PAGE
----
This, like so many of my other recipes, came from a point of necessity. A sad eggplant. An enormous container of mashed potatoes. A few rogue mushrooms. And FMFK’s (future Mr. Fictional Kitchen) burning desire for something called potato cakes which he has never eaten nor has any idea how to make. Since I have a tendency to read cookbooks cover to cover, I did have an idea.

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Filed under British, Italian, Vegetable

Cornish Pasties

Book of the Month: Longbourn by Jo Baker

I have no pictures for you. Not at all. I’m really sorry but they were eaten too fast.

Longbourn is much akin to works by Jane Austin in that the food is described in very little detail. There is a lot of ham and tea consumed. That is about it.

I got to thinking about what servants would be eating during this period. Bread. Cheese? I doubt there was that much meat. It would probably be leftover bits from the family’s meal. And how do we make leftover bits of anything taste better? We put them in a cute hand pie!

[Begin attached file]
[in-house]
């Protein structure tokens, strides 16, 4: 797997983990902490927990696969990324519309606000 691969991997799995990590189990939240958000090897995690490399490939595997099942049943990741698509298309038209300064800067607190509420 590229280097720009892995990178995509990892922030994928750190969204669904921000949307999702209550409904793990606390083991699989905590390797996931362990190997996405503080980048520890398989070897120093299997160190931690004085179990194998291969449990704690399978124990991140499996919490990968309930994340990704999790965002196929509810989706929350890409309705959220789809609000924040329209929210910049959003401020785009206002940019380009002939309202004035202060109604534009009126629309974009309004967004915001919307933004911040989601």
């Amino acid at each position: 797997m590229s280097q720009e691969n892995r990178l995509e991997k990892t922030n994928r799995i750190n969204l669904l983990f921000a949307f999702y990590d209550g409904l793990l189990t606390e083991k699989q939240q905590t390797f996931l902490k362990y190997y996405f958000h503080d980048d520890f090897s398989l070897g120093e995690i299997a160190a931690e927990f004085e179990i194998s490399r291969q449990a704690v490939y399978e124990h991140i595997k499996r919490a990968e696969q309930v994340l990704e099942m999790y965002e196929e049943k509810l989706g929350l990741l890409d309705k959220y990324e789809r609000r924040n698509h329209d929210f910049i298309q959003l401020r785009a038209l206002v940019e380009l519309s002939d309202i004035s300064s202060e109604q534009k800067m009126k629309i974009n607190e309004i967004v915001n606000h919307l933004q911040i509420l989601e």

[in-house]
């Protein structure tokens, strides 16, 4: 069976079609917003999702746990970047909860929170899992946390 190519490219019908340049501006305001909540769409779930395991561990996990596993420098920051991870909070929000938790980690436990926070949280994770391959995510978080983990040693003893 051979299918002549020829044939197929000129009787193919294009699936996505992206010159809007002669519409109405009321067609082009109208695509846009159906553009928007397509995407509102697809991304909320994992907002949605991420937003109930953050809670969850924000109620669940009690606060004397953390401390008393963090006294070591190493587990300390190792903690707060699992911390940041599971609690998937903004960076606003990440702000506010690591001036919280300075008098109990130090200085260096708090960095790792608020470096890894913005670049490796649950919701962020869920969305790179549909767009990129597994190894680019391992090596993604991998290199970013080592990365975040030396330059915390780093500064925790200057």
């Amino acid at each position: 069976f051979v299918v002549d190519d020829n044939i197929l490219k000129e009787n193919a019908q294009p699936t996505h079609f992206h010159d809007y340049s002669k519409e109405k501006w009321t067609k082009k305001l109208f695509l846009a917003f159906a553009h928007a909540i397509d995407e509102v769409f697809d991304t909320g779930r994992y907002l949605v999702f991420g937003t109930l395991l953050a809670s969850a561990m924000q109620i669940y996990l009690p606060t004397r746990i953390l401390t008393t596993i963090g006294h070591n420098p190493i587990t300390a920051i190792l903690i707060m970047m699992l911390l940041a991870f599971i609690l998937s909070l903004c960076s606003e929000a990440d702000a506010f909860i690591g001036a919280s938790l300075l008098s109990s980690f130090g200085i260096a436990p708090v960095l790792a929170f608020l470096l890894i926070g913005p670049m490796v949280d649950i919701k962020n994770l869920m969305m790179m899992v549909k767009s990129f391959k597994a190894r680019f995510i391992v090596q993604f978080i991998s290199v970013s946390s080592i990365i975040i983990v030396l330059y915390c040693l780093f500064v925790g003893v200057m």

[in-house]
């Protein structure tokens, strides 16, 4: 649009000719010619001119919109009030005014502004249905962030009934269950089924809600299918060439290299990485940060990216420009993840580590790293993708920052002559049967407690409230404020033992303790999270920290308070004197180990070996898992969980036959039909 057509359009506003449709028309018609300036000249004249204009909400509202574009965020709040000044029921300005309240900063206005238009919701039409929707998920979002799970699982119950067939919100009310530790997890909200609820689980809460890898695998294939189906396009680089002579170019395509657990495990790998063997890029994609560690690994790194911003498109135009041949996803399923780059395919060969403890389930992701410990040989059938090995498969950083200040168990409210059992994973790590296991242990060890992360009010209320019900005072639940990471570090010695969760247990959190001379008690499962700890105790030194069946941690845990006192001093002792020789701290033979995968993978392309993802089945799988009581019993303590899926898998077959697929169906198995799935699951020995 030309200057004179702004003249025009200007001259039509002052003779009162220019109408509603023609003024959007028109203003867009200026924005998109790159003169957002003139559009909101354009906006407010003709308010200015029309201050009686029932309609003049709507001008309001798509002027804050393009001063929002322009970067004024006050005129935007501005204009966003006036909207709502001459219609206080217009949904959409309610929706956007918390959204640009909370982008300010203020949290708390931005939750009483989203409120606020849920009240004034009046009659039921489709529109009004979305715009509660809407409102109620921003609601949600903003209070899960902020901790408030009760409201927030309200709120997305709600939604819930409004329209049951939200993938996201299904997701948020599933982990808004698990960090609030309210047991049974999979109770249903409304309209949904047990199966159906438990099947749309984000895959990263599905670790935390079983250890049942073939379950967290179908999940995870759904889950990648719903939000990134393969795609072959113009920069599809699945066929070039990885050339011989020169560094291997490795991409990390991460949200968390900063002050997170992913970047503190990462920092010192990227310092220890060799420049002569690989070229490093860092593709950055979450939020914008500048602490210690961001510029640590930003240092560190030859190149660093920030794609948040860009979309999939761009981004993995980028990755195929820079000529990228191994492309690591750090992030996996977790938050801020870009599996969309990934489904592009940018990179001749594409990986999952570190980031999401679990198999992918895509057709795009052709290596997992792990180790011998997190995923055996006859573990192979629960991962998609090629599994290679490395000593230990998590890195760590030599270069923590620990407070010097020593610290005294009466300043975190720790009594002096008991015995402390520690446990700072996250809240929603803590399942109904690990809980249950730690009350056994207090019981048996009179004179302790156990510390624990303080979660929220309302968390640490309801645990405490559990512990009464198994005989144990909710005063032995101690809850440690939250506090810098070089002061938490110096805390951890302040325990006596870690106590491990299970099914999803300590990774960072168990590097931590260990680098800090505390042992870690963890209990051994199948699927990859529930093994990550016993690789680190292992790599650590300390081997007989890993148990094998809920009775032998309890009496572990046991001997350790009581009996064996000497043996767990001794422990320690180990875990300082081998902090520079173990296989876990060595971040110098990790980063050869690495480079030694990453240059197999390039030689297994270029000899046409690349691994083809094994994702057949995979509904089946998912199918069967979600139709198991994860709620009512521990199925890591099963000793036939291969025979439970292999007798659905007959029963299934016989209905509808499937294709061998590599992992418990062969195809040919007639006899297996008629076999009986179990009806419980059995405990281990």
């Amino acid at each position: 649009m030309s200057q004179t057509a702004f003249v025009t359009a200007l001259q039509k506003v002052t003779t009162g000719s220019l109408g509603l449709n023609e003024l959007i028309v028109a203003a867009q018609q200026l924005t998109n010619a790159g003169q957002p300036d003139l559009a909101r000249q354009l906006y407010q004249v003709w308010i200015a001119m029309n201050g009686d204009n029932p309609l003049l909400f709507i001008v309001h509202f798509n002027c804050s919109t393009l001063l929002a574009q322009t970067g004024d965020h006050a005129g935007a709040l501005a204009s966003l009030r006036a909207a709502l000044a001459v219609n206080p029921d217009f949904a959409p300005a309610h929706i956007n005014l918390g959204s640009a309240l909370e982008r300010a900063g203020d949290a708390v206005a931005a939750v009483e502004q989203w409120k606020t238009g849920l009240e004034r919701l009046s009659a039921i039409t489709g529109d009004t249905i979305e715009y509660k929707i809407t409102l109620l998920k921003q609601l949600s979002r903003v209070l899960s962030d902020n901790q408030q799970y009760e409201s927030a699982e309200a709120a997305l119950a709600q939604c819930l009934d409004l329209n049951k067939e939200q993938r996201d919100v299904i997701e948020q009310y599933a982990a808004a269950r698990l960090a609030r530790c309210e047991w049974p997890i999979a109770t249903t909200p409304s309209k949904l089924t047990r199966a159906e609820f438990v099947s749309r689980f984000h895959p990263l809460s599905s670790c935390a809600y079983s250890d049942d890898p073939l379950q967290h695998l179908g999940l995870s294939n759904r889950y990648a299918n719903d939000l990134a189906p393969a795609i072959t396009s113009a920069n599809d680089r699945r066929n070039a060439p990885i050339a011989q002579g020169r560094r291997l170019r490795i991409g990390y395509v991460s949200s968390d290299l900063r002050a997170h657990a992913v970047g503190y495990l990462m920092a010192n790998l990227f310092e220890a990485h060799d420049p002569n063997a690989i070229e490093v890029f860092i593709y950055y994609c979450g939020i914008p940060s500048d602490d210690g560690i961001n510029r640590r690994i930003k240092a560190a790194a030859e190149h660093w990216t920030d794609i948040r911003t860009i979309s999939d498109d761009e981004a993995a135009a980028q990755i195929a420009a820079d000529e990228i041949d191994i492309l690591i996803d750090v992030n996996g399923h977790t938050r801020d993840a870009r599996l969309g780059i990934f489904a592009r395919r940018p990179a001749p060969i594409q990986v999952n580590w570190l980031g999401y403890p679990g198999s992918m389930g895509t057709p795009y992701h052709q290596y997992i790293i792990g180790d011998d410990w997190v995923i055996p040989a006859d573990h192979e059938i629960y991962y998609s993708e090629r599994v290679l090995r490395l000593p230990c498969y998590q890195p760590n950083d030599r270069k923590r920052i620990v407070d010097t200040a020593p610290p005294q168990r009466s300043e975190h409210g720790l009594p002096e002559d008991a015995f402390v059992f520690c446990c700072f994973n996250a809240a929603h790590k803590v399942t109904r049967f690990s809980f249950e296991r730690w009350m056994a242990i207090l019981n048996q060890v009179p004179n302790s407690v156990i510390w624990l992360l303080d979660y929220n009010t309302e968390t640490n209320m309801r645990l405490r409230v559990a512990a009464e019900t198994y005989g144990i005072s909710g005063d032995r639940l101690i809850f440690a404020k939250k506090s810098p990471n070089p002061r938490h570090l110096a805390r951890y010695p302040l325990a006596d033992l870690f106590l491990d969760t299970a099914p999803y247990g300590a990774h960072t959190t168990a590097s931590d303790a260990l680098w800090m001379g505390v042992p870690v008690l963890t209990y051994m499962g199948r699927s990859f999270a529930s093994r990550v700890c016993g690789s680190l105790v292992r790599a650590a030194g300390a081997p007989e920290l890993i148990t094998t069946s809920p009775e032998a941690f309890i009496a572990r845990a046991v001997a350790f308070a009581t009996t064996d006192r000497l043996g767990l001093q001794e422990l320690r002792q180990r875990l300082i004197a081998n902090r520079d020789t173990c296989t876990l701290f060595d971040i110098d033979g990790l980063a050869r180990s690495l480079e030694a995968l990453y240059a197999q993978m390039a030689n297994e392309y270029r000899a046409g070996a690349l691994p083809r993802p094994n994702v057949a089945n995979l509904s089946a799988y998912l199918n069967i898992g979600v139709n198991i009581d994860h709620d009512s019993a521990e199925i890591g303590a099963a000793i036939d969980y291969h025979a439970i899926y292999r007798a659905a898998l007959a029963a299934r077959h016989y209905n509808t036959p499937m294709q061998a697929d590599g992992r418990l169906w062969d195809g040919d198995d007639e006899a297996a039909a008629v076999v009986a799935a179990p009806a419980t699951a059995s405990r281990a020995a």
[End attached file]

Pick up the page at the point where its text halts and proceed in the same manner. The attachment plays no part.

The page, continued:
In this case, it could be called a Cornish pasty but I took some serious liberties here. I chopped up some baked potatoes, carrots, onion, and leftover stew. This was all sautéed with copious amounts of Worcester sauce and some tomato paste. Wrapped up in darling little hand pies and into the mouths of hungry friends.

This will give you an idea of how tasty they look….

Cornish Pasty by Flickr user Mike_fleming

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Filed under British, Savory Tarts & Quiches

Creamy Lime Pudding


I love British puddings. Custard-y, creamy puddings are great too. But sometimes a steamed, spongy pudding is in order. I was in the mood for a nice lemon pudding and set about scouring the Internet for a good recipe.

That is how I discovered the lovely blog, Dinner with Julie. I don’t know Julie but her description of her grandmother’s lemon pudding cake had my mouth watering.

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Filed under British, Puddings